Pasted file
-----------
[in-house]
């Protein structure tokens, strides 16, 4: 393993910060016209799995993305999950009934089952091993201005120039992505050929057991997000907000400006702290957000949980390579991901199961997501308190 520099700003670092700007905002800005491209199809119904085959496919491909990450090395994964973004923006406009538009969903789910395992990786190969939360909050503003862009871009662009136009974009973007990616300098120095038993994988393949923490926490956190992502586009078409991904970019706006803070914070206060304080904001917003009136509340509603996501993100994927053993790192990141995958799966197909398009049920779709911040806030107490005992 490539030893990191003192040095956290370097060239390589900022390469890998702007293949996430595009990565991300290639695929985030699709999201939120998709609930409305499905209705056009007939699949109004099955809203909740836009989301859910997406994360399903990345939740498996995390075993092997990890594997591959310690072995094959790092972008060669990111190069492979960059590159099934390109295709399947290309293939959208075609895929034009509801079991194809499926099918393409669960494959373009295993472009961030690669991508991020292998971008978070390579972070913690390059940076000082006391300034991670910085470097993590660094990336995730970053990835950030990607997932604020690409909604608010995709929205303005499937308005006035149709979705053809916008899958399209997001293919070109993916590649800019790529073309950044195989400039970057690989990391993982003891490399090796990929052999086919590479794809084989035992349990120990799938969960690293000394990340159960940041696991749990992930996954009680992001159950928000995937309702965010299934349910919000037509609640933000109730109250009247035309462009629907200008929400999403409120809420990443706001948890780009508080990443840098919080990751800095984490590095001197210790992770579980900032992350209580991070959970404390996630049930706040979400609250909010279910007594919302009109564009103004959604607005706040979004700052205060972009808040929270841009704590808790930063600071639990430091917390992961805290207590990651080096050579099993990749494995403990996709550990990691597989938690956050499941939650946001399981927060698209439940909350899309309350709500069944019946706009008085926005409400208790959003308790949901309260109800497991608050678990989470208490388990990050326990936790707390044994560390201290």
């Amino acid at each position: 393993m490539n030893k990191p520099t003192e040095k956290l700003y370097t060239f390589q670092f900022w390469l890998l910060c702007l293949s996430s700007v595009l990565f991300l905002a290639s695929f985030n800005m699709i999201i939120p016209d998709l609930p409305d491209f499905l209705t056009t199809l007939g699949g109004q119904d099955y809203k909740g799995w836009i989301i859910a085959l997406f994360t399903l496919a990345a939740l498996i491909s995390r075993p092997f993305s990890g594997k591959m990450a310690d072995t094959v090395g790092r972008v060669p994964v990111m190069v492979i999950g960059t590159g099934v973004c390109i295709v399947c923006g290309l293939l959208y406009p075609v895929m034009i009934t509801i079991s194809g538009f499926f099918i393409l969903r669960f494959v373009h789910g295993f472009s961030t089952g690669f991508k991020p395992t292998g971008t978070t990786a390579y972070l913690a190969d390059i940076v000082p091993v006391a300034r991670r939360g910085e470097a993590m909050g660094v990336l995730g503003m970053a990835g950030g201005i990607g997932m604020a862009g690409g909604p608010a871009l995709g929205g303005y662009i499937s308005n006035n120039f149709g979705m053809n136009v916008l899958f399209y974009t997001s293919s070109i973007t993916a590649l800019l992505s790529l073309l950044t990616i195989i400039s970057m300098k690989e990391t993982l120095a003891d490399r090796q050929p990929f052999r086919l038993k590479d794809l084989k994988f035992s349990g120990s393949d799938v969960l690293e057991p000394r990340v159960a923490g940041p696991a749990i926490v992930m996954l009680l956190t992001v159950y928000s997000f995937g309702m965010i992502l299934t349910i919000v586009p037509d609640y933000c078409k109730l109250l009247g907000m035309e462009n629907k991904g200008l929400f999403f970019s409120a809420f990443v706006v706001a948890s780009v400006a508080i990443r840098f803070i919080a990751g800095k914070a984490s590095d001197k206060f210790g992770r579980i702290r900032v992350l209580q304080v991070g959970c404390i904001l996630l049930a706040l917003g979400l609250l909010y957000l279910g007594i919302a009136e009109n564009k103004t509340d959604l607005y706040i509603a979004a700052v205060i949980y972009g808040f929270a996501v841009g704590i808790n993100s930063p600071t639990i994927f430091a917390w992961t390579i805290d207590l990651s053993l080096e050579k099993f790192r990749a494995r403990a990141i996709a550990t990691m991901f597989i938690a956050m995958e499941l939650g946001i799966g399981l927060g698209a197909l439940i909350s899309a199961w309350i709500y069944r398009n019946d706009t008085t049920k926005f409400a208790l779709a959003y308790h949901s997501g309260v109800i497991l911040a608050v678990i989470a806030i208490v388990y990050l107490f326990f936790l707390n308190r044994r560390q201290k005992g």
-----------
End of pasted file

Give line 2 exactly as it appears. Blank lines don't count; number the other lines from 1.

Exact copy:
């Protein structure tokens, strides 16, 4: 393993910060016209799995993305999950009934089952091993201005120039992505050929057991997000907000400006702290957000949980390579991901199961997501308190 520099700003670092700007905002800005491209199809119904085959496919491909990450090395994964973004923006406009538009969903789910395992990786190969939360909050503003862009871009662009136009974009973007990616300098120095038993994988393949923490926490956190992502586009078409991904970019706006803070914070206060304080904001917003009136509340509603996501993100994927053993790192990141995958799966197909398009049920779709911040806030107490005992 490539030893990191003192040095956290370097060239390589900022390469890998702007293949996430595009990565991300290639695929985030699709999201939120998709609930409305499905209705056009007939699949109004099955809203909740836009989301859910997406994360399903990345939740498996995390075993092997990890594997591959310690072995094959790092972008060669990111190069492979960059590159099934390109295709399947290309293939959208075609895929034009509801079991194809499926099918393409669960494959373009295993472009961030690669991508991020292998971008978070390579972070913690390059940076000082006391300034991670910085470097993590660094990336995730970053990835950030990607997932604020690409909604608010995709929205303005499937308005006035149709979705053809916008899958399209997001293919070109993916590649800019790529073309950044195989400039970057690989990391993982003891490399090796990929052999086919590479794809084989035992349990120990799938969960690293000394990340159960940041696991749990992930996954009680992001159950928000995937309702965010299934349910919000037509609640933000109730109250009247035309462009629907200008929400999403409120809420990443706001948890780009508080990443840098919080990751800095984490590095001197210790992770579980900032992350209580991070959970404390996630049930706040979400609250909010279910007594919302009109564009103004959604607005706040979004700052205060972009808040929270841009704590808790930063600071639990430091917390992961805290207590990651080096050579099993990749494995403990996709550990990691597989938690956050499941939650946001399981927060698209439940909350899309309350709500069944019946706009008085926005409400208790959003308790949901309260109800497991608050678990989470208490388990990050326990936790707390044994560390201290």